By Andreas Rinke
BERLIN (Reuters) -Germany’s education minister will visit Taiwan next week with a view to improving cooperation between Berlin and Taipei on semiconductors, a ministry spokesperson said on Friday, adding that the issue of sovereignty will not be the focus of the trip.
China views democratically-governed Taiwan as its own territory and has increased military, political and economic pressure to assert those claims. The politically sensitive visit will take place at a time when Berlin is reviewing its previously close ties with China.
A visit to Taiwan in January by a delegation of high-ranking lawmakers from the liberal Free Democrats (FDP), the smallest party in Chancellor Olaf Scholz’s three-way coalition, led to protests from Beijing.
Bettina Stark-Watzinger, also of the FDP, will begin her visit early next week, a ministry spokesperson said.
A source with direct knowledge of the visit said Stark-Watzinger would not see President Tsai Ing-wen upon the instructions of the German government to avoid irritating China too much.
The source stressed the trip was a working visit to discuss areas under Stark-Watzinger’s portfolio and not directly about sending a message of support from Germany to Taiwan.
Scholz reiterated before a planned trip to Japan on Saturday that he stands by Beijing’s so-called “one China” policy. Berlin nonetheless maintains lower level contacts with Taiwan.
Tsai meets most senior visiting foreign officials and lawmakers, though not all.
Speaking at a regular news conference in Berlin, the education ministry spokesperson said the agenda during Stark-Watzinger’s visit will also include battery research and supply chains.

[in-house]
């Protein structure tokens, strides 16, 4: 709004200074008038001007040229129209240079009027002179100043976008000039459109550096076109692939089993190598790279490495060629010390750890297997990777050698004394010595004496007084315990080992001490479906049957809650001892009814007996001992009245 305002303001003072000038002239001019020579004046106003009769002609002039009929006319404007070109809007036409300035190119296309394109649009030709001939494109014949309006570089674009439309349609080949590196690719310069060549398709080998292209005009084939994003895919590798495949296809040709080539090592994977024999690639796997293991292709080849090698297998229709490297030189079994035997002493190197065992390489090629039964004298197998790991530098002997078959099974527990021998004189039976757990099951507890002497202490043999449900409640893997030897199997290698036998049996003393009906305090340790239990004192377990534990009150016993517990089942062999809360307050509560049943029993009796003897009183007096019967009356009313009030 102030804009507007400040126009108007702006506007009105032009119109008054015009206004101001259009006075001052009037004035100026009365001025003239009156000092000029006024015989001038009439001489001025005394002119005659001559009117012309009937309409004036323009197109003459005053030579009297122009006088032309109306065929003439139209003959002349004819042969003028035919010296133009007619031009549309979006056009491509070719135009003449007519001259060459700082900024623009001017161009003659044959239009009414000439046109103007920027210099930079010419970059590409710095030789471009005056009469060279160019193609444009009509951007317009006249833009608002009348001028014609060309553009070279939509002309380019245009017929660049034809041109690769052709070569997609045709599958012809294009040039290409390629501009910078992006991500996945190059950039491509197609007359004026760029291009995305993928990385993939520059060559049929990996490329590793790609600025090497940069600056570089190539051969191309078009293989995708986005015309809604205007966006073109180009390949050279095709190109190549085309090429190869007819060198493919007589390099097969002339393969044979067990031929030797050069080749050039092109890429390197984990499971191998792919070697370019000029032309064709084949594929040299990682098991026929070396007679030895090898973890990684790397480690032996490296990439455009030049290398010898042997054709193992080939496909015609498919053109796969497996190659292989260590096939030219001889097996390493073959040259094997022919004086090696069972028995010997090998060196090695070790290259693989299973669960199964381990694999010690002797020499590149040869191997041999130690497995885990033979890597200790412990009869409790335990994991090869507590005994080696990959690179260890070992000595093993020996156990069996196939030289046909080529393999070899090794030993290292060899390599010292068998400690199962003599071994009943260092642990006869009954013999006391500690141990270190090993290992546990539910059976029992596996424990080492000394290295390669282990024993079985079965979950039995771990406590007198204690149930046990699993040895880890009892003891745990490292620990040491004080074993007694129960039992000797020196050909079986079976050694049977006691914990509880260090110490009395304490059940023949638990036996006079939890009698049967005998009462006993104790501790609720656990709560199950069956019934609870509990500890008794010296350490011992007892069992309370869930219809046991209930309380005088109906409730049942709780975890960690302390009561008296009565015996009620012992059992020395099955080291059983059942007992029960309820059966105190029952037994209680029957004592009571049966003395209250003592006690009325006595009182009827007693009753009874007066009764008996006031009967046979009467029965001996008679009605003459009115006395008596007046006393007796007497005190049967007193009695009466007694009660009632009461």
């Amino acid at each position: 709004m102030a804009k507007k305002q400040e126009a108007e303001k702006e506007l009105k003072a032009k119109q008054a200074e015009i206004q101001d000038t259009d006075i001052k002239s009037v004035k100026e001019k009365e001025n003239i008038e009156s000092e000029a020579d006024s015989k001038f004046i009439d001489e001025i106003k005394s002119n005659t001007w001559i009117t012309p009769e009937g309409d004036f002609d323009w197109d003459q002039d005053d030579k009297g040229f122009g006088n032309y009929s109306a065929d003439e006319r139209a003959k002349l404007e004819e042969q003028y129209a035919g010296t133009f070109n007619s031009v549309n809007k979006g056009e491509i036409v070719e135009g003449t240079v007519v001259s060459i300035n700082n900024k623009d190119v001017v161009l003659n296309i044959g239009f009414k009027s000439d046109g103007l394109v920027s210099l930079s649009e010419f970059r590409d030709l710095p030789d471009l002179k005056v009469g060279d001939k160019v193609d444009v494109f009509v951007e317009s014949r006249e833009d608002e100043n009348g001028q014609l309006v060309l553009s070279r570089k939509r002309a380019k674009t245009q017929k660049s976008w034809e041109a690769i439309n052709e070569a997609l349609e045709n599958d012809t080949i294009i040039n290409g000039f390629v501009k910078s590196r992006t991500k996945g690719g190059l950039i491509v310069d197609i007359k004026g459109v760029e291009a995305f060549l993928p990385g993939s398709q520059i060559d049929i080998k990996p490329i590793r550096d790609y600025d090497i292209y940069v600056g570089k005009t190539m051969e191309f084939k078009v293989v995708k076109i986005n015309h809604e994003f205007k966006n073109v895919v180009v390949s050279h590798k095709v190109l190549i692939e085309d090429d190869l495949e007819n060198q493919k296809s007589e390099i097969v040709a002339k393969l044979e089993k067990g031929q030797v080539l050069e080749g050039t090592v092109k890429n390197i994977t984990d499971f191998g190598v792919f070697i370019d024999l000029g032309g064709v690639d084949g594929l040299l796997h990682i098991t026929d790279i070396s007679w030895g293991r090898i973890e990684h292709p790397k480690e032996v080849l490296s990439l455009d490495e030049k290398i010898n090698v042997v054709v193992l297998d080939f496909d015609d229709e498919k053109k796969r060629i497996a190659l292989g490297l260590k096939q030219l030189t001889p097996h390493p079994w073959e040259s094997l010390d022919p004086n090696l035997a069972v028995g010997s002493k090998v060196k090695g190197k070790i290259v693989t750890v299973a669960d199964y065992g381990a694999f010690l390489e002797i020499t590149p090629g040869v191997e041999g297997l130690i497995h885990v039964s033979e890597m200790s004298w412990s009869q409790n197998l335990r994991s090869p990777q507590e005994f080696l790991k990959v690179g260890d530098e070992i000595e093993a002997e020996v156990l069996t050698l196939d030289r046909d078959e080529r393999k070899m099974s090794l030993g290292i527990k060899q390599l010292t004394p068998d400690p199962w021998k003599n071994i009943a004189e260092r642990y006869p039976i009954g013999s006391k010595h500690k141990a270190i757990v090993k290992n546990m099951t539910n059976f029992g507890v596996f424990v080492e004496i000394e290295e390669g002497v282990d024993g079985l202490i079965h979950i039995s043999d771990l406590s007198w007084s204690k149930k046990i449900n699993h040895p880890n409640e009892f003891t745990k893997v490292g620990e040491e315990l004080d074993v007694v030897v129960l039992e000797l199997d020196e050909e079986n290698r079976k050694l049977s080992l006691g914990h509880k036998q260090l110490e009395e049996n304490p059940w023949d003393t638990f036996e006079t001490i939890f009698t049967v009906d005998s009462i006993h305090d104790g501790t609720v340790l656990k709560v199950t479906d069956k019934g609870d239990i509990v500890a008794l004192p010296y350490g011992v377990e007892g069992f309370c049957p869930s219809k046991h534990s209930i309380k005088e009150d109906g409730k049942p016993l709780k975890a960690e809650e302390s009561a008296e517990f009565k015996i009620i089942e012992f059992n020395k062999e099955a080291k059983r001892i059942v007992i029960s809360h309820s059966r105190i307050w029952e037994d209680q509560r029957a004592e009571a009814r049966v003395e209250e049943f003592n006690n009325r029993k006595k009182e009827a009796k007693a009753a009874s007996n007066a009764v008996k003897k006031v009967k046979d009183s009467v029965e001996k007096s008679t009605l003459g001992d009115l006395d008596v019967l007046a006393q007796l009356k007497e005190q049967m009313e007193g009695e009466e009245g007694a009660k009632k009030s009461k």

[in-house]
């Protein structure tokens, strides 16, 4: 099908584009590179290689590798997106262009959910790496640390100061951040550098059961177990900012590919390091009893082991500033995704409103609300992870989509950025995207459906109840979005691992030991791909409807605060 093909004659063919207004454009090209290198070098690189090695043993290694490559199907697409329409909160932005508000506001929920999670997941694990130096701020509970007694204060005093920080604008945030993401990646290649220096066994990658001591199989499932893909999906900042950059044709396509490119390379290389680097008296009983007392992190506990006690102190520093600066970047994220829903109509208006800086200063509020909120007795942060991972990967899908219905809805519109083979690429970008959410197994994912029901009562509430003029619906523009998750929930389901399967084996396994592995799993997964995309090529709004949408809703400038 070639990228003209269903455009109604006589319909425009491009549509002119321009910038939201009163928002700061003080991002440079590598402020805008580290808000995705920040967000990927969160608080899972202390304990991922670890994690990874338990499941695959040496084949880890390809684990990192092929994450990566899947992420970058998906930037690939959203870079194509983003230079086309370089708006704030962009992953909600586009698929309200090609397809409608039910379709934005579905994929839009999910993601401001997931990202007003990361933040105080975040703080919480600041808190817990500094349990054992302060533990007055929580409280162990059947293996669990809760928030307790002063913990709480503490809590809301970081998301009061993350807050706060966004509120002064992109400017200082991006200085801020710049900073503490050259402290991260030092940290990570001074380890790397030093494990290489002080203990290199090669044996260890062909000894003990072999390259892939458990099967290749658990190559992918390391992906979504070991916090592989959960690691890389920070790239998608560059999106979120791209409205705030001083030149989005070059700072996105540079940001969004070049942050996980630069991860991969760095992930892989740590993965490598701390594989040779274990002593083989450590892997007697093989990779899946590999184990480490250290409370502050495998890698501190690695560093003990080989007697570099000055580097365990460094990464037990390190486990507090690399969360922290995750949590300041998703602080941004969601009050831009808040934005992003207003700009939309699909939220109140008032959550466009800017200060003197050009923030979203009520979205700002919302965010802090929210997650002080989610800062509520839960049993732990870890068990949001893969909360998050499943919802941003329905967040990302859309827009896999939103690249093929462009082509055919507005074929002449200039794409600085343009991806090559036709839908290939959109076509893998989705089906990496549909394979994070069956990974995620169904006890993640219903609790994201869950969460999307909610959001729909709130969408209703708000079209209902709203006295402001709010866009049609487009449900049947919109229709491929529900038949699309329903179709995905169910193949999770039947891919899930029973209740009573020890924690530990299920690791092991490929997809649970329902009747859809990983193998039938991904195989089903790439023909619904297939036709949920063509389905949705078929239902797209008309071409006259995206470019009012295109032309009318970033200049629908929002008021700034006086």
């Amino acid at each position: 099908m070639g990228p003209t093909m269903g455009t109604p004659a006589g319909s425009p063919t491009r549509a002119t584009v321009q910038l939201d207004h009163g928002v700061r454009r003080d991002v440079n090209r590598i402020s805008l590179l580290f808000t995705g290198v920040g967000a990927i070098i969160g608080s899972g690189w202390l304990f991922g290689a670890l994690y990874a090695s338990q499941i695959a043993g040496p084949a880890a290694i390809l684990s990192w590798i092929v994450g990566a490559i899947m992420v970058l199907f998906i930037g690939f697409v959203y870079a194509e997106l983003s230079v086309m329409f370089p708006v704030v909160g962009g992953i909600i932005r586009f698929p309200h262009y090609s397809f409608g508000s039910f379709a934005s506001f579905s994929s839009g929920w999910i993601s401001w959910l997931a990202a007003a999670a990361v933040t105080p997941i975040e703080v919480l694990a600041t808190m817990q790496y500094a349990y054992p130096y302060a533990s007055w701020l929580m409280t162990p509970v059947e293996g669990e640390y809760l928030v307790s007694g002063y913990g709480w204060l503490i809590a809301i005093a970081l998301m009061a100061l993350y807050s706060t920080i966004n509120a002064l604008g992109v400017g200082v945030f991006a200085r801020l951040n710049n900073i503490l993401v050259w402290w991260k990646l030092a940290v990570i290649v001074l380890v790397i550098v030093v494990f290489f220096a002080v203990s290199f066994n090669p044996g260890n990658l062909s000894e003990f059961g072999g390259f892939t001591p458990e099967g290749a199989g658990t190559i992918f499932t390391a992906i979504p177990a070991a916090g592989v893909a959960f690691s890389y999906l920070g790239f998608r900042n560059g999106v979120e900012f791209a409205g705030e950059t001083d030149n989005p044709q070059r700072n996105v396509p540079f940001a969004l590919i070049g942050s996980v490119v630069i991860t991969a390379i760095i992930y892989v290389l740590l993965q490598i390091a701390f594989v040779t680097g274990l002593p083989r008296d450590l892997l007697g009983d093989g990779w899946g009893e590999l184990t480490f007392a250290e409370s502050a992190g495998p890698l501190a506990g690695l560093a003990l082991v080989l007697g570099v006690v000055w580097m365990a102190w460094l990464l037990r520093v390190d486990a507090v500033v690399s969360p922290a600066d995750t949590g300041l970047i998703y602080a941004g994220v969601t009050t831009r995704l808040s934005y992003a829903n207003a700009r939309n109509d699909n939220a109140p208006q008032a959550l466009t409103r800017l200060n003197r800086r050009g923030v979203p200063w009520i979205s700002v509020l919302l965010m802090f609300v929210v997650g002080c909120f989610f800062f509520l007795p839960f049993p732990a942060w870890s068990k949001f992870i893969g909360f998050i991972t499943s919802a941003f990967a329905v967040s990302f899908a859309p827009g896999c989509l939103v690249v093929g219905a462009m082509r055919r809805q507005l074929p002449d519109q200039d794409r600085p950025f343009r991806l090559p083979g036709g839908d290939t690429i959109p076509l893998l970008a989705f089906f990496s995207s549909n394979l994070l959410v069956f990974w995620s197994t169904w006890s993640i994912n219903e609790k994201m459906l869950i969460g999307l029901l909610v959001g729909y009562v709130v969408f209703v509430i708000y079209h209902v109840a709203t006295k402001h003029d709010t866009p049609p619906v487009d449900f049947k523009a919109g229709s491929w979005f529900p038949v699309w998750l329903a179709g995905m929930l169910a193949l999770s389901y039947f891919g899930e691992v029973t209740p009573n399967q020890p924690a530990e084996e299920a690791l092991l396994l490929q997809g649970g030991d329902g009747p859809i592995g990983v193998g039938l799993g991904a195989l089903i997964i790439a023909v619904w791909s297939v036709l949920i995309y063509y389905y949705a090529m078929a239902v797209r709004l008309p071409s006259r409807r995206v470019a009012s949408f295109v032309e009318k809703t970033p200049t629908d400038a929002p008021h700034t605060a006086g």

Taiwanese chipmaker TSMC is currently considering investments in Europe and Germany.
In a departure from the policies of Germany’s former chancellor, Angela Merkel, Scholz’s government is developing a new China strategy to reduce dependence on Asia’s economic superpower, hitherto a vital export market for German goods.
Last year, China condemned a visit to Taiwan by then-U.S. House of Representatives Speaker Nancy Pelosi, the highest-level U.S. visit in 25 years, as a threat to peace and stability in the Taiwan Strait.
Merkel took big business delegations on her frequent trips to China, which became Germany’s top trade partner in 2016.
Shortly before leaving office in 2021, Merkel told Reuters she may have been naive at first in some areas of cooperation with China.
(Additional reporting by Ben Blanchard, Friederike Heine and Miranda Murray; Writing by Paul Carrel; Editing by Matthias Williams, Barbara Lewis, Angus MacSwan and Paul Simao)